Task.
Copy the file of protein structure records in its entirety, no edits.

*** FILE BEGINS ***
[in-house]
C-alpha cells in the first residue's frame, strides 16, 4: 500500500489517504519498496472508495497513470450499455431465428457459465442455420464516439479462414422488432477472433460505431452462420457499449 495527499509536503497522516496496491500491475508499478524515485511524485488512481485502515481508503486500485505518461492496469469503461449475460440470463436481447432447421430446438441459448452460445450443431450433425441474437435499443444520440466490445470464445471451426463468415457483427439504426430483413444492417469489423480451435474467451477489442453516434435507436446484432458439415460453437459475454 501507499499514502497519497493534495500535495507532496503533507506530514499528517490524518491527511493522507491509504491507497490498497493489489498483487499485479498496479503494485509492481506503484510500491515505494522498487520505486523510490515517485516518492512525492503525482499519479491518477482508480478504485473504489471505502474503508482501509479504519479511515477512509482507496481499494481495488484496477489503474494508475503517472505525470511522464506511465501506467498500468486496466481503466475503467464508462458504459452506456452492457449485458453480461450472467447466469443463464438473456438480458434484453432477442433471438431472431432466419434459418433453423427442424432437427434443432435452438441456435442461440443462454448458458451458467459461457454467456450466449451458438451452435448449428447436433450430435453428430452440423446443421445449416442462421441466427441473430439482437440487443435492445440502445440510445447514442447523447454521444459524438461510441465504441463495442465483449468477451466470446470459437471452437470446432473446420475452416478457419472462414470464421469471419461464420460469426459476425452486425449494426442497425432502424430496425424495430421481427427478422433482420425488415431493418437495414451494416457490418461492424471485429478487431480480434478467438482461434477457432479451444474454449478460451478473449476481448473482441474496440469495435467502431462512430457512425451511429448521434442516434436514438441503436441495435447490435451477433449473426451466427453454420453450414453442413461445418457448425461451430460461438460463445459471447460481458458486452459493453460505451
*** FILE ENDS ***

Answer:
[in-house]
C-alpha cells in the first residue's frame, strides 16, 4: 500500500489517504519498496472508495497513470450499455431465428457459465442455420464516439479462414422488432477472433460505431452462420457499449 495527499509536503497522516496496491500491475508499478524515485511524485488512481485502515481508503486500485505518461492496469469503461449475460440470463436481447432447421430446438441459448452460445450443431450433425441474437435499443444520440466490445470464445471451426463468415457483427439504426430483413444492417469489423480451435474467451477489442453516434435507436446484432458439415460453437459475454 501507499499514502497519497493534495500535495507532496503533507506530514499528517490524518491527511493522507491509504491507497490498497493489489498483487499485479498496479503494485509492481506503484510500491515505494522498487520505486523510490515517485516518492512525492503525482499519479491518477482508480478504485473504489471505502474503508482501509479504519479511515477512509482507496481499494481495488484496477489503474494508475503517472505525470511522464506511465501506467498500468486496466481503466475503467464508462458504459452506456452492457449485458453480461450472467447466469443463464438473456438480458434484453432477442433471438431472431432466419434459418433453423427442424432437427434443432435452438441456435442461440443462454448458458451458467459461457454467456450466449451458438451452435448449428447436433450430435453428430452440423446443421445449416442462421441466427441473430439482437440487443435492445440502445440510445447514442447523447454521444459524438461510441465504441463495442465483449468477451466470446470459437471452437470446432473446420475452416478457419472462414470464421469471419461464420460469426459476425452486425449494426442497425432502424430496425424495430421481427427478422433482420425488415431493418437495414451494416457490418461492424471485429478487431480480434478467438482461434477457432479451444474454449478460451478473449476481448473482441474496440469495435467502431462512430457512425451511429448521434442516434436514438441503436441495435447490435451477433449473426451466427453454420453450414453442413461445418457448425461451430460461438460463445459471447460481458458486452459493453460505451